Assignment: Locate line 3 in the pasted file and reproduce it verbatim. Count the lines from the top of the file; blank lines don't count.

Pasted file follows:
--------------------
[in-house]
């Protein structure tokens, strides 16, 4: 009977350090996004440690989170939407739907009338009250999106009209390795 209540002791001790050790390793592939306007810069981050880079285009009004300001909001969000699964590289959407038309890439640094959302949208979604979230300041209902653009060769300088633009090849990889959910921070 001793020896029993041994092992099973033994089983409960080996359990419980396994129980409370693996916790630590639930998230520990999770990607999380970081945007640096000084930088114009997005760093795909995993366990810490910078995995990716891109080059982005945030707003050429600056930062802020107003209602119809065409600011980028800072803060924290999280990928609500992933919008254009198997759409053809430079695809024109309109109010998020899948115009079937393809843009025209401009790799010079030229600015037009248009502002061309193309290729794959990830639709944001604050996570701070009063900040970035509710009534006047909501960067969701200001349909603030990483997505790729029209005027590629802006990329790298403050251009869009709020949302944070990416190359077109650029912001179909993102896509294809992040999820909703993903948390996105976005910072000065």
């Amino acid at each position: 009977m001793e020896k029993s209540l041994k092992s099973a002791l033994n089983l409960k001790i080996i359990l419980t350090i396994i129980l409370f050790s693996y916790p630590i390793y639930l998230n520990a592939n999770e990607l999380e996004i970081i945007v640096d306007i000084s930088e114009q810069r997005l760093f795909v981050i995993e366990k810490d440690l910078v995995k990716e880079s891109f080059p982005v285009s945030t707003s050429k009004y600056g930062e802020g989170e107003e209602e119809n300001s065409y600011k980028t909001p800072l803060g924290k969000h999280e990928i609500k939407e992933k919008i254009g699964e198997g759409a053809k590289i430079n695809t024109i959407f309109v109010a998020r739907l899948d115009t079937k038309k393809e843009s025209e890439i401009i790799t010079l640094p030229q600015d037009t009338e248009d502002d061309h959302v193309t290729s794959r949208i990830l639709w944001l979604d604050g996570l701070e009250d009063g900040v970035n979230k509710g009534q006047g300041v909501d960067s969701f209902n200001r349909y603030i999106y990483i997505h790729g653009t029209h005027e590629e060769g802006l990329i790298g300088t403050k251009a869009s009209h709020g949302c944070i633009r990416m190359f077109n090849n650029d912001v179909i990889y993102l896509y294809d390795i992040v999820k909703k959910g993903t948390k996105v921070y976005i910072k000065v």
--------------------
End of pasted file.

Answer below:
């Amino acid at each position: 009977m001793e020896k029993s209540l041994k092992s099973a002791l033994n089983l409960k001790i080996i359990l419980t350090i396994i129980l409370f050790s693996y916790p630590i390793y639930l998230n520990a592939n999770e990607l999380e996004i970081i945007v640096d306007i000084s930088e114009q810069r997005l760093f795909v981050i995993e366990k810490d440690l910078v995995k990716e880079s891109f080059p982005v285009s945030t707003s050429k009004y600056g930062e802020g989170e107003e209602e119809n300001s065409y600011k980028t909001p800072l803060g924290k969000h999280e990928i609500k939407e992933k919008i254009g699964e198997g759409a053809k590289i430079n695809t024109i959407f309109v109010a998020r739907l899948d115009t079937k038309k393809e843009s025209e890439i401009i790799t010079l640094p030229q600015d037009t009338e248009d502002d061309h959302v193309t290729s794959r949208i990830l639709w944001l979604d604050g996570l701070e009250d009063g900040v970035n979230k509710g009534q006047g300041v909501d960067s969701f209902n200001r349909y603030i999106y990483i997505h790729g653009t029209h005027e590629e060769g802006l990329i790298g300088t403050k251009a869009s009209h709020g949302c944070i633009r990416m190359f077109n090849n650029d912001v179909i990889y993102l896509y294809d390795i992040v999820k909703k959910g993903t948390k996105v921070y976005i910072k000065v």